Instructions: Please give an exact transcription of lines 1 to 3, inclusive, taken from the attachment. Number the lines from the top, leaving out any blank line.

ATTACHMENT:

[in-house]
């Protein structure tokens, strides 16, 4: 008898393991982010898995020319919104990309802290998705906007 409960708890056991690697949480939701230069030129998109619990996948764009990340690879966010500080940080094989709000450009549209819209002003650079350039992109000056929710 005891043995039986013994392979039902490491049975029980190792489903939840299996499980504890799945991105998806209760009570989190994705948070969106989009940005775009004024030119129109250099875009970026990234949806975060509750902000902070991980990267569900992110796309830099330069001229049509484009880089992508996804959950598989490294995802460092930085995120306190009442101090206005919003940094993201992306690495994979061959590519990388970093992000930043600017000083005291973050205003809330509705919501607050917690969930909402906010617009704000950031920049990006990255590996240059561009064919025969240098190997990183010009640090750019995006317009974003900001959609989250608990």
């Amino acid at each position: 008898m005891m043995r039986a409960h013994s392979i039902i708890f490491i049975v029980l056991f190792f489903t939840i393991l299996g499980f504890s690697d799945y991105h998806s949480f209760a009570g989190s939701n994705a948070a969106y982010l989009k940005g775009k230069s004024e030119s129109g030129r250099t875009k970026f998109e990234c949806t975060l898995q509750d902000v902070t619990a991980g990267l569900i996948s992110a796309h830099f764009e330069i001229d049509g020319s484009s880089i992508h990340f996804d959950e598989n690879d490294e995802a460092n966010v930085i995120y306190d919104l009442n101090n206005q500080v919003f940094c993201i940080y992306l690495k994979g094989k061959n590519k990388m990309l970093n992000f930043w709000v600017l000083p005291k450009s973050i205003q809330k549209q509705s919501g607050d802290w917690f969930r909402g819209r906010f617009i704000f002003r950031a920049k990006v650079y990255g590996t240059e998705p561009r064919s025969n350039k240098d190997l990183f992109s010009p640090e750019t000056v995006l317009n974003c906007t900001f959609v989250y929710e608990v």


[in-house]
């Protein structure tokens, strides 16, 4: 008898393991982010898995020319919104990309802290998705906007 409960708890056991690697949480939701230069030129998109619990996948764009990340690879966010500080940080094989709000450009549209819209002003650079350039992109000056929710 005891043995039986013994392979039902490491049975029980190792489903939840299996499980504890799945991105998806209760009570989190994705948070969106989009940005775009004024030119129109250099875009970026990234949806975060509750902000902070991980990267569900992110796309830099330069001229049509484009880089992508996804959950598989490294995802460092930085995120306190009442101090206005919003940094993201992306690495994979061959590519990388970093992000930043600017000083005291973050205003809330509705919501607050917690969930909402906010617009704000950031920049990006990255590996240059561009064919025969240098190997990183010009640090750019995006317009974003900001959609989250608990």
């Amino acid at each position: 008898m005891m043995r039986a409960h013994s392979i039902i708890f490491i049975v029980l056991f190792f489903t939840i393991l299996g499980f504890s690697d799945y991105h998806s949480f209760a009570g989190s939701n994705a948070a969106y982010l989009k940005g775009k230069s004024e030119s129109g030129r250099t875009k970026f998109e990234c949806t975060l898995q509750d902000v902070t619990a991980g990267l569900i996948s992110a796309h830099f764009e330069i001229d049509g020319s484009s880089i992508h990340f996804d959950e598989n690879d490294e995802a460092n966010v930085i995120y306190d919104l009442n101090n206005q500080v919003f940094c993201i940080y992306l690495k994979g094989k061959n590519k990388m990309l970093n992000f930043w709000v600017l000083p005291k450009s973050i205003q809330k549209q509705s919501g607050d802290w917690f969930r909402g819209r906010f617009i704000f002003r950031a920049k990006v650079y990255g590996t240059e998705p561009r064919s025969n350039k240098d190997l990183f992109s010009p640090e750019t000056v995006l317009n974003c906007t900001f959609v989250y929710e608990v």